Letter written on this day in 1915 provides glimpse into life of World War I soldier from Burlington
A letter from a Canadian soldier written on this day 105 years ago to his father, provides a glimpse of life in the face of danger, one that would ultimately end in tragedy due to events on the bat
A letter from a Canadian soldier written on this day 105 years ago to his father, provides a glimpse of life in the face of danger, one that would ultimately end in tragedy due to events on the battlefield.
The letter, posted on social media today (Oct. 13) by Museums of Burlington, is written by John Filman who was in the Canadian Expeditionary Forces Transit Camp in West Sandling, Kent, England and dated Oct. 13, 1915 as World War I raged in Europe. Filman first enlisted with the 36th Battalion and later was with the 1st Canadian Divisional Signal Company. Military records show that he was born in Aldershot but the exact date and his age remain vague.
In the letter, Filman reports on the mundane occurrences of those camped out in England as he discusses the coming and goings of other soldiers as well as his own desire to join in the combat. “I am back to camp again but it seems quite different here as all the boys are away at the front and we are in huts here instead of being in tents and it is a change for the better, believe me.”
It appears Private Filman is laid up because of an ankle injury as he writes that it is swollen and he bathes it in hot water every hour and that he doesn’t do much else as he waits for it to heal with hopes to get back on his feet.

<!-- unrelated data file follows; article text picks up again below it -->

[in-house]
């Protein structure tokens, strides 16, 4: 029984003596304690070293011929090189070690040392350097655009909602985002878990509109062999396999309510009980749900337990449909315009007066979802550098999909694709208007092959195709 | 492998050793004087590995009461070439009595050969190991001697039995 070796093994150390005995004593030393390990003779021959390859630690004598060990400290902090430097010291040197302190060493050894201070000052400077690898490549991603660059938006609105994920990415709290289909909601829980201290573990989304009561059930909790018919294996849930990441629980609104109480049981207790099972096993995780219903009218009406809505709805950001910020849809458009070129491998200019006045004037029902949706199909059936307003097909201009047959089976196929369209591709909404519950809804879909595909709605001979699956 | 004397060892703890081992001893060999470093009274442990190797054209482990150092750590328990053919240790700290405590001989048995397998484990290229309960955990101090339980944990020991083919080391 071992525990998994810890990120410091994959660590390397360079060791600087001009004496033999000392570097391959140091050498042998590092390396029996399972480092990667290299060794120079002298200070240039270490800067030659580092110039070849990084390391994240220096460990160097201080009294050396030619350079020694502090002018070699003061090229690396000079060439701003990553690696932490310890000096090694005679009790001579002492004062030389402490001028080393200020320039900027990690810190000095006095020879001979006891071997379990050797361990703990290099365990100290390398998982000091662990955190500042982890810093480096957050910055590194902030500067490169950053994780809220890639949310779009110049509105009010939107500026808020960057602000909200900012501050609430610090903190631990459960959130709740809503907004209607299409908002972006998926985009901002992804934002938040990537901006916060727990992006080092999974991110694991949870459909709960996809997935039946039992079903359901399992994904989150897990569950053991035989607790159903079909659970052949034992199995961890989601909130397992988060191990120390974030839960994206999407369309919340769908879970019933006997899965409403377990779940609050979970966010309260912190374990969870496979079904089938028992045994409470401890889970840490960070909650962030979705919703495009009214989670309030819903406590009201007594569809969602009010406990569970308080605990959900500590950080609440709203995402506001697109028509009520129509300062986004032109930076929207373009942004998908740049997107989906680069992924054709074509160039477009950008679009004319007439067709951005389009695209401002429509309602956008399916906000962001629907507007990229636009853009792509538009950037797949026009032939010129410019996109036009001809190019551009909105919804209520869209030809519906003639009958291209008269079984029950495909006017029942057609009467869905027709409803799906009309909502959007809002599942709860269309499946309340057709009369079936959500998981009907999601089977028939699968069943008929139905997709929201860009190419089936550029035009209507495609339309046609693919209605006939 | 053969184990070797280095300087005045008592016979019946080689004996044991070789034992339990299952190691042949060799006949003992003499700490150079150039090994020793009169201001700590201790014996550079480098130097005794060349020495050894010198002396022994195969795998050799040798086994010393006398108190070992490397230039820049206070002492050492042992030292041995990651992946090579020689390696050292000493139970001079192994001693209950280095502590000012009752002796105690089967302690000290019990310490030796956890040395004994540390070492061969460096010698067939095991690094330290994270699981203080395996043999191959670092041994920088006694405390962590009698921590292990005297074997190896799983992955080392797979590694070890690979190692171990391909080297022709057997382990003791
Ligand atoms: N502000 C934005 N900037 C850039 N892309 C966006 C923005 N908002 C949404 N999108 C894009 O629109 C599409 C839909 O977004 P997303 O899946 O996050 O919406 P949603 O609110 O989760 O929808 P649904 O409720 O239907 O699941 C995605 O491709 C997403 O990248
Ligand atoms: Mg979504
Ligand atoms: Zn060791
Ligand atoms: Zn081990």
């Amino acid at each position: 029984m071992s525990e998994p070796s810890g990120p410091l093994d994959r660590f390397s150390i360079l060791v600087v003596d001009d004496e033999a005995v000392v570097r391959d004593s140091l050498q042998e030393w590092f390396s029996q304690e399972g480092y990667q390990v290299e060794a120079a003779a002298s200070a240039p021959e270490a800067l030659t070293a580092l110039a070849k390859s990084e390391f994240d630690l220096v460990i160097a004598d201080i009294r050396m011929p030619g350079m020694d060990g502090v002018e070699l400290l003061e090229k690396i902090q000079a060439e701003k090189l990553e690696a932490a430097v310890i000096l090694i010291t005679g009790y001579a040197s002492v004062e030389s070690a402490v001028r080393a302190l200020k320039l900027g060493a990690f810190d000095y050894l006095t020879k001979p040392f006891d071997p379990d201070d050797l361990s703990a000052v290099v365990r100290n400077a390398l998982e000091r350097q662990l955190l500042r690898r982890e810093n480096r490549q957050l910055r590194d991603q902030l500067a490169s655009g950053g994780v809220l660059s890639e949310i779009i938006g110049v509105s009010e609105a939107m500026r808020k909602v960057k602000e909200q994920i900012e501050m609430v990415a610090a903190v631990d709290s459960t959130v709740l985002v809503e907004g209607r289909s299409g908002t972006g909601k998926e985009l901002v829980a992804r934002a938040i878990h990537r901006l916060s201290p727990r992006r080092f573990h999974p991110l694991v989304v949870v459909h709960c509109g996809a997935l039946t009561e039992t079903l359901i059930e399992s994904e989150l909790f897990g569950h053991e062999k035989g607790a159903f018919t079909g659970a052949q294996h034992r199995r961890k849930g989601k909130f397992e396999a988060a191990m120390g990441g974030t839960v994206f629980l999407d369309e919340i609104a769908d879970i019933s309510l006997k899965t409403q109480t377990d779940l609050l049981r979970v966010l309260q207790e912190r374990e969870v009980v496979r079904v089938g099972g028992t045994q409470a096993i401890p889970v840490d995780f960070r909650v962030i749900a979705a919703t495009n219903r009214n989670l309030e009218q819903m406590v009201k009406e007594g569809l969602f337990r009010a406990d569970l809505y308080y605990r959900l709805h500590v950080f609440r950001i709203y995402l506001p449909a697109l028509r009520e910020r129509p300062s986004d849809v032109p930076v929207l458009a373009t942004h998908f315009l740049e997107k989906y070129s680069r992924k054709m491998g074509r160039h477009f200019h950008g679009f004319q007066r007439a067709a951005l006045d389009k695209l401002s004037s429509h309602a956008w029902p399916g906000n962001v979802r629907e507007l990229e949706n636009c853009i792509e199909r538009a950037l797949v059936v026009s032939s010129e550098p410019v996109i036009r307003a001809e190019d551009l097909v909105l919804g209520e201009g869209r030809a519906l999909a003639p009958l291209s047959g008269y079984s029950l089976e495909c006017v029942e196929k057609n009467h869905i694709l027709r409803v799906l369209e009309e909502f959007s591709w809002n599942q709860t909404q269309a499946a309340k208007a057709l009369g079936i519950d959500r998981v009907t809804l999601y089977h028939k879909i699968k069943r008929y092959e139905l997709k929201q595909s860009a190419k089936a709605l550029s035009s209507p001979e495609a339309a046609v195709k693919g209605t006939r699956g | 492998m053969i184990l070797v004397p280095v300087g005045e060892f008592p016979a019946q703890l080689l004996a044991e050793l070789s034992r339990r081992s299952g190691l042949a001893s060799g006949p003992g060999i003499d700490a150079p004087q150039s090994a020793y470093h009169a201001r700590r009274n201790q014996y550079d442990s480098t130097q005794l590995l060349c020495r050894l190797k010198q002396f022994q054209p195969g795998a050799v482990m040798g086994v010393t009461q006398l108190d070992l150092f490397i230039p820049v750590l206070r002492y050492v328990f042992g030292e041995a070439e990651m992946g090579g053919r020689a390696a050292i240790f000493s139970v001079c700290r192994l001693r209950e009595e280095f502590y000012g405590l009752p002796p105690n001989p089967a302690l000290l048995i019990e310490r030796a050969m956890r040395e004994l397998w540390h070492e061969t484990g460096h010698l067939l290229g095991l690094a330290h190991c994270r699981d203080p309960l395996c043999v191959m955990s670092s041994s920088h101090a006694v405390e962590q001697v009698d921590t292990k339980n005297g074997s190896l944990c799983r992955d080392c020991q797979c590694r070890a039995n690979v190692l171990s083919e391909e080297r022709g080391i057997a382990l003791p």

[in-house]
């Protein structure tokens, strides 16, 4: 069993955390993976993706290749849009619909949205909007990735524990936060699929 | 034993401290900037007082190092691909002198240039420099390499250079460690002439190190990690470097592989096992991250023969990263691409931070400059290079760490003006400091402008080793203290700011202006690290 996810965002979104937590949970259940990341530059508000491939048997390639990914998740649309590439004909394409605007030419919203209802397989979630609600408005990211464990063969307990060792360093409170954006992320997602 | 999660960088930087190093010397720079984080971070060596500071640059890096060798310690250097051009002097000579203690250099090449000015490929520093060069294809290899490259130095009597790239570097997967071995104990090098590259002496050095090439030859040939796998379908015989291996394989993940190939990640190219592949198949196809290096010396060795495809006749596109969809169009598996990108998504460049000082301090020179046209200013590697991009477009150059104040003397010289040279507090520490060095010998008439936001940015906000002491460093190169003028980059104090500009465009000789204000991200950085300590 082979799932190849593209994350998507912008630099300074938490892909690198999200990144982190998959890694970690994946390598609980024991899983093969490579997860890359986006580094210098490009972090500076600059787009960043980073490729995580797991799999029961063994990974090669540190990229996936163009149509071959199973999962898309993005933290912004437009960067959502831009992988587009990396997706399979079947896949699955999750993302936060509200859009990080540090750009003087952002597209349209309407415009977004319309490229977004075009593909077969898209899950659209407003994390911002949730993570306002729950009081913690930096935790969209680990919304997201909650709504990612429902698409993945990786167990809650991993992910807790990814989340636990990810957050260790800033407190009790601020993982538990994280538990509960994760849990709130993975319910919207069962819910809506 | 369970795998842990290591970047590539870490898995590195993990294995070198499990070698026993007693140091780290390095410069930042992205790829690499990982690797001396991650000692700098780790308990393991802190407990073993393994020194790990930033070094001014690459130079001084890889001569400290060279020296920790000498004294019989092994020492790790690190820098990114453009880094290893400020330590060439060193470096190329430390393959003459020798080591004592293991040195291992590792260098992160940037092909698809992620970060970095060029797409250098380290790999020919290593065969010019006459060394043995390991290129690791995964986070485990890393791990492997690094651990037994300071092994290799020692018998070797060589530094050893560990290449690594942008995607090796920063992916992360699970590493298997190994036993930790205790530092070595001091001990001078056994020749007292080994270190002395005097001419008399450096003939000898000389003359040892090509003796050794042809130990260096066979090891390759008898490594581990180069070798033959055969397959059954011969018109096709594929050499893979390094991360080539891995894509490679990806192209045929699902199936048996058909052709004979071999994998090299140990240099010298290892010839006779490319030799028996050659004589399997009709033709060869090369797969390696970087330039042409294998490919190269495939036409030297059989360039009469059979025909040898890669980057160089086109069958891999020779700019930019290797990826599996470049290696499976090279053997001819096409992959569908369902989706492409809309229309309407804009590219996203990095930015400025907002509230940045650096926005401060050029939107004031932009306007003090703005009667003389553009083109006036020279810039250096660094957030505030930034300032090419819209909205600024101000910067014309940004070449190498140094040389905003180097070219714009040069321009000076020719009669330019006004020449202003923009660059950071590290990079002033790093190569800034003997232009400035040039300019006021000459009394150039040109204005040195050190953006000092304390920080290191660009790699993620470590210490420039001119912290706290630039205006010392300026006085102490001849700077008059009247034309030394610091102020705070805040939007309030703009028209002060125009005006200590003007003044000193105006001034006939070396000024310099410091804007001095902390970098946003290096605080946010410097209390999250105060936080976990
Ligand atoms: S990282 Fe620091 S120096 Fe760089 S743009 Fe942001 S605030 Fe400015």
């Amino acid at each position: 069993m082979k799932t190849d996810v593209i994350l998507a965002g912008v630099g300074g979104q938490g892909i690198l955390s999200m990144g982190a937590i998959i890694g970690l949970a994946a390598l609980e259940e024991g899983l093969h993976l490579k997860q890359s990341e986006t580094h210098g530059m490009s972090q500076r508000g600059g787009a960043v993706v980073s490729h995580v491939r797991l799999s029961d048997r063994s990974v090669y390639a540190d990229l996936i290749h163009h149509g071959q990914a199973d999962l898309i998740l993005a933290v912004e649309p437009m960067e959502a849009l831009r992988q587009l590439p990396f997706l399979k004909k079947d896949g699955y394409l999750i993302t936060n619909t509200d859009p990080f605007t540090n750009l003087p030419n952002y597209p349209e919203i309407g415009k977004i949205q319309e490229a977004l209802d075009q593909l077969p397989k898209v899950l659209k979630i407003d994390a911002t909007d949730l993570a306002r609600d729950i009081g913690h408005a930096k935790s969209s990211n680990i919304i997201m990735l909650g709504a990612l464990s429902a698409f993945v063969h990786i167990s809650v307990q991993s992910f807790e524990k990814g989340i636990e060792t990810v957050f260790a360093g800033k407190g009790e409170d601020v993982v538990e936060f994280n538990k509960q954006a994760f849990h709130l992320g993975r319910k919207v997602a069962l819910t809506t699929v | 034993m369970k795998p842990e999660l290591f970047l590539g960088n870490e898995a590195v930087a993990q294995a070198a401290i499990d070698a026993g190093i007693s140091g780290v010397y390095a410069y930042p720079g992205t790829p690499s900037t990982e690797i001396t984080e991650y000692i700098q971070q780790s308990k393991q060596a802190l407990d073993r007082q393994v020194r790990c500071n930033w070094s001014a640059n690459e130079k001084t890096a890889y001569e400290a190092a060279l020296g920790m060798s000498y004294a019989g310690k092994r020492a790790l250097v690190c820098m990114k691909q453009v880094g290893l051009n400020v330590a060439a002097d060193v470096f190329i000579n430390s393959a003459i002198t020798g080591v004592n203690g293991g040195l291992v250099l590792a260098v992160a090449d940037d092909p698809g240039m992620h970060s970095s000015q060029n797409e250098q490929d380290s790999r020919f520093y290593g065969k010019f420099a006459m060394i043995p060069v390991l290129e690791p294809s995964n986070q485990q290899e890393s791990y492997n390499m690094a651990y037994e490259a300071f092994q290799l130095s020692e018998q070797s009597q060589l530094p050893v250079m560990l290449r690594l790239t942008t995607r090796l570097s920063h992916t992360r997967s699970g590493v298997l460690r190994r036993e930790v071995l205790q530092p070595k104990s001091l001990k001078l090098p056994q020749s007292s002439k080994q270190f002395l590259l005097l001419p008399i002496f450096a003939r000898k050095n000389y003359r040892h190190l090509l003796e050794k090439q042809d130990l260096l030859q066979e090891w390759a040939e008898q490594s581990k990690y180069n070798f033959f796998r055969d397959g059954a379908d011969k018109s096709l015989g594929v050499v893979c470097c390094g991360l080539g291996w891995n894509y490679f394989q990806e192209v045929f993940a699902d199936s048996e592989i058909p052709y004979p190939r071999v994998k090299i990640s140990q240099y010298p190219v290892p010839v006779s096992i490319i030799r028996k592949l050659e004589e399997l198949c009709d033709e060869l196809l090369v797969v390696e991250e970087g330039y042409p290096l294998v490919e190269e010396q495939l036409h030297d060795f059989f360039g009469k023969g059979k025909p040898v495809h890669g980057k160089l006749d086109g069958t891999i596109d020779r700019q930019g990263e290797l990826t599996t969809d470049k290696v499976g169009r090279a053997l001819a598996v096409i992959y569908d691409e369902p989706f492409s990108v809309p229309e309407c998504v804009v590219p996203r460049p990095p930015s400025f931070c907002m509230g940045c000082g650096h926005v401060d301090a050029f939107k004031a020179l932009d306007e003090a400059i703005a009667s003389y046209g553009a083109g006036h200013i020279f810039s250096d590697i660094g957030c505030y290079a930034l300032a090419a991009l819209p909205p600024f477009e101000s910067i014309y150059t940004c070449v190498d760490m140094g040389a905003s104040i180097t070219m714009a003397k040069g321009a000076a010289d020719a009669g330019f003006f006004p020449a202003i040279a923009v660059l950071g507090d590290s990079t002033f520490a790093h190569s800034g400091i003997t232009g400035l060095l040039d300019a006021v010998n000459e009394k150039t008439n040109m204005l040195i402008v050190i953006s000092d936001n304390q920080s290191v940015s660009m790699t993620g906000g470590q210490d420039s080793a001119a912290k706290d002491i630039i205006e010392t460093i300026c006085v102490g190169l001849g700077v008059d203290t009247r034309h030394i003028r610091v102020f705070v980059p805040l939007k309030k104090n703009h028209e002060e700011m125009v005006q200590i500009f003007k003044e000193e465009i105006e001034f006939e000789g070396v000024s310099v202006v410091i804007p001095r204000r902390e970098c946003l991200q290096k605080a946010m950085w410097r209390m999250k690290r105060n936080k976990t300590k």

He also provides insight into the conflict as he writes: “This is going to be some war both Bulgaria and Greece are into it now and it looks like Romania is coming in to.”
After earlier gently admonishing his father for taking some time to send a letter from home, Filman closes off by writing, “Well I thinks this will be all for this time. From your loving son, John.”
Sadly, less than a year later, on Oct. 9, 1916, John Filman was dead, a result of shrapnel wounds to his arm and leg which led to blood poisoning. His injuries occurred during the Battle of the Somme. More than three million men fought in the battle and one million men were wounded or killed, making it one of the deadliest battles in human history.
He is buried at Etaples Military Cemetery, Etaples, Pas de Calais, France and is remembered locally on a family monument at Greenwood Cemetery in Burlington.insauga's Editorial Standards and Policies advertising